By Gemini News 2019-08-30 19:30:55

[By Steinar Brandslet] He solved a 127-year-old physics problem on paper and proved that off-centred boat wakes could exist. Five years later, practical experiments proved him right. “Seeing the pictures appear on the computer screen was the best day at work I’ve ever had,” says Simen Ådnøy Ellingsen, an associate professor at NTNU’s Department of Energy and Process Engineering. That was the day that PhD candidate Benjamin Keeler Smeltzer and master’s student Eirik Æsøy had shown in the lab that...

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Norwegian Team Discovers Cheaper Way to Make Hydrogen Fuel

By Gemini News 2019-08-23 13:58:48

[By Georg Mathisen] Norwegian scientists have developed a material which can make hydrogen from water vapor, instead of liquid water. It pays off, because heat is cheaper than electricity. The research results were published recently in Nature Materials in an article titled “Mixed proton and electron conducting double perovskite anodes for stable and efficient tubular proton ceramic electrolysers.” Hydrogen can take over when batteries can no longer do the job. When it is important to store large amounts of energy, for...

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Giving Ferries Wings to Optimize Wave Power

By Gemini News 2019-07-05 18:56:38

The boat wings started as an unfinished idea in Eirik Bøckmann’s head. Now they’re being mounted on a ferry in the Faroe Islands. Actually, he doesn’t call them boat wings, but wavefoils. Eirik Bøckmann won the regional finals of the NTNU Researchers’ Grand Prix with a lecture on wave-propelled ships in 2013. The wavefoils on the front of the ship enable the waves to contribute to propelling the ship forward. This reduces fuel consumption. At the same time, the foils...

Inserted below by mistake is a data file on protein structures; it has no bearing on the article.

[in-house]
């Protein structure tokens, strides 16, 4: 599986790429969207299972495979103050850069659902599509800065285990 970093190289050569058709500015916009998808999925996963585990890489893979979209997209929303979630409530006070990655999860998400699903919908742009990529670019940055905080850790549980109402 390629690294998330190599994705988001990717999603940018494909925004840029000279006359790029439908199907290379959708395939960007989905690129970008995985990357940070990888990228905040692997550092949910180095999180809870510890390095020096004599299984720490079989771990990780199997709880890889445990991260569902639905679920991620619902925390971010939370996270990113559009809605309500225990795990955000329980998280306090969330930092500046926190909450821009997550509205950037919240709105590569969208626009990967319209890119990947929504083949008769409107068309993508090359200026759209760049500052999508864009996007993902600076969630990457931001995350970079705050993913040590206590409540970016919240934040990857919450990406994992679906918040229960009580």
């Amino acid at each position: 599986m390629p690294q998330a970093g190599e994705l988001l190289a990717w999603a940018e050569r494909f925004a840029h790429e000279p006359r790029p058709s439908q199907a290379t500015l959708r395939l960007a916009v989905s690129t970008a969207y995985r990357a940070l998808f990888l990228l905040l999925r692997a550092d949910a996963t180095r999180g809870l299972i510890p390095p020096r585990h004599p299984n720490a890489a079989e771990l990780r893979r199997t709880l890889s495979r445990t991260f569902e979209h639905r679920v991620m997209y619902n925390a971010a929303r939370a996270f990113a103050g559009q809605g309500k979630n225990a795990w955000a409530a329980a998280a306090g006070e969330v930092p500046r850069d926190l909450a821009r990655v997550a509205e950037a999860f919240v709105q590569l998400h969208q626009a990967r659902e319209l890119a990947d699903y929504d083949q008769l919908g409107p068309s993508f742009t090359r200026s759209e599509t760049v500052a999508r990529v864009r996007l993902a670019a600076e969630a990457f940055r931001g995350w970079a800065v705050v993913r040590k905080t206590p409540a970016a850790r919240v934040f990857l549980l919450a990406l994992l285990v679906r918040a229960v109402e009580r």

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Researchers Look to Efficiency to Cut Ship Emissions

By Gemini News 2019-06-14 16:42:53

[By Håvard Egge] Shipping is the most efficient way of moving goods around the world, in terms of energy consumption per unit transported, but there is still a great deal to be gained by making shipping more environmentally friendly. Emissions from international shipping come to around 1.2 billion tonnes of CO2 a year, which is equal to 2 – 3 per cent of total global emissions. If measures are not taken, these emissions will rise, probably by 50 – 250...

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Svalbard's Reindeer Adapt to Climate Change by Eating Seaweed

By Gemini News 2019-05-05 23:30:24

The Arctic archipelago of Svalbard is already experiencing dramatic effects from climate change. A new study shows how these changes can force wild reindeer to graze on seaweed, a strategy that increases their likelihood of survival. The bodies of Svalbard reindeer are extremely well adapted to their arctic home at 79 degrees N latitude. As the northernmost reindeer population on the planet, they are thick and round, which makes it easier for them to tolerate the cold. They’re shorter, smaller...